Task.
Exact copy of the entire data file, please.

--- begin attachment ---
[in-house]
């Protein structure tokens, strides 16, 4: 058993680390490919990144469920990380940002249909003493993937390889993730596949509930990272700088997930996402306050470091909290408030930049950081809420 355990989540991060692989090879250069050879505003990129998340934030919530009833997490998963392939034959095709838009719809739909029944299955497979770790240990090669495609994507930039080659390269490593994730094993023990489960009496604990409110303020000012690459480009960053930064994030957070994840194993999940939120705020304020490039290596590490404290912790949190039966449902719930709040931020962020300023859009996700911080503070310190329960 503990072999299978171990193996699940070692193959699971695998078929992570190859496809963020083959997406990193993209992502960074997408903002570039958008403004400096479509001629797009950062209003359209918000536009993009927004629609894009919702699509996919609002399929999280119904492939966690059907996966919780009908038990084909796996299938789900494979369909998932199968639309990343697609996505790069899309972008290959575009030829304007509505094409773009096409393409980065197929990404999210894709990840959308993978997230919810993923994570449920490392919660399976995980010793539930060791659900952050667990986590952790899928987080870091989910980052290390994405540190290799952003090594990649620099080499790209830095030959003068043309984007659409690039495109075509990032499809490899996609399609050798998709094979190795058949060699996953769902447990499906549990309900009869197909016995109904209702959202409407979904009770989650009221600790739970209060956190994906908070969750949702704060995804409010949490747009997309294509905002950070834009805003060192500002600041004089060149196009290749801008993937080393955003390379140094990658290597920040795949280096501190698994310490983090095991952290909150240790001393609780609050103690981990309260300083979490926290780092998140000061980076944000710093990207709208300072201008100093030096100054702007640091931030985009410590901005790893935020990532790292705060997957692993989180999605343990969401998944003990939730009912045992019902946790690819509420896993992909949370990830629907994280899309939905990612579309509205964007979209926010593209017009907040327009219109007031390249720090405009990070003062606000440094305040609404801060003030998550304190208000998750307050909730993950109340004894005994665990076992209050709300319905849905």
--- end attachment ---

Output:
[in-house]
């Protein structure tokens, strides 16, 4: 058993680390490919990144469920990380940002249909003493993937390889993730596949509930990272700088997930996402306050470091909290408030930049950081809420 355990989540991060692989090879250069050879505003990129998340934030919530009833997490998963392939034959095709838009719809739909029944299955497979770790240990090669495609994507930039080659390269490593994730094993023990489960009496604990409110303020000012690459480009960053930064994030957070994840194993999940939120705020304020490039290596590490404290912790949190039966449902719930709040931020962020300023859009996700911080503070310190329960 503990072999299978171990193996699940070692193959699971695998078929992570190859496809963020083959997406990193993209992502960074997408903002570039958008403004400096479509001629797009950062209003359209918000536009993009927004629609894009919702699509996919609002399929999280119904492939966690059907996966919780009908038990084909796996299938789900494979369909998932199968639309990343697609996505790069899309972008290959575009030829304007509505094409773009096409393409980065197929990404999210894709990840959308993978997230919810993923994570449920490392919660399976995980010793539930060791659900952050667990986590952790899928987080870091989910980052290390994405540190290799952003090594990649620099080499790209830095030959003068043309984007659409690039495109075509990032499809490899996609399609050798998709094979190795058949060699996953769902447990499906549990309900009869197909016995109904209702959202409407979904009770989650009221600790739970209060956190994906908070969750949702704060995804409010949490747009997309294509905002950070834009805003060192500002600041004089060149196009290749801008993937080393955003390379140094990658290597920040795949280096501190698994310490983090095991952290909150240790001393609780609050103690981990309260300083979490926290780092998140000061980076944000710093990207709208300072201008100093030096100054702007640091931030985009410590901005790893935020990532790292705060997957692993989180999605343990969401998944003990939730009912045992019902946790690819509420896993992909949370990830629907994280899309939905990612579309509205964007979209926010593209017009907040327009219109007031390249720090405009990070003062606000440094305040609404801060003030998550304190208000998750307050909730993950109340004894005994665990076992209050709300319905849905």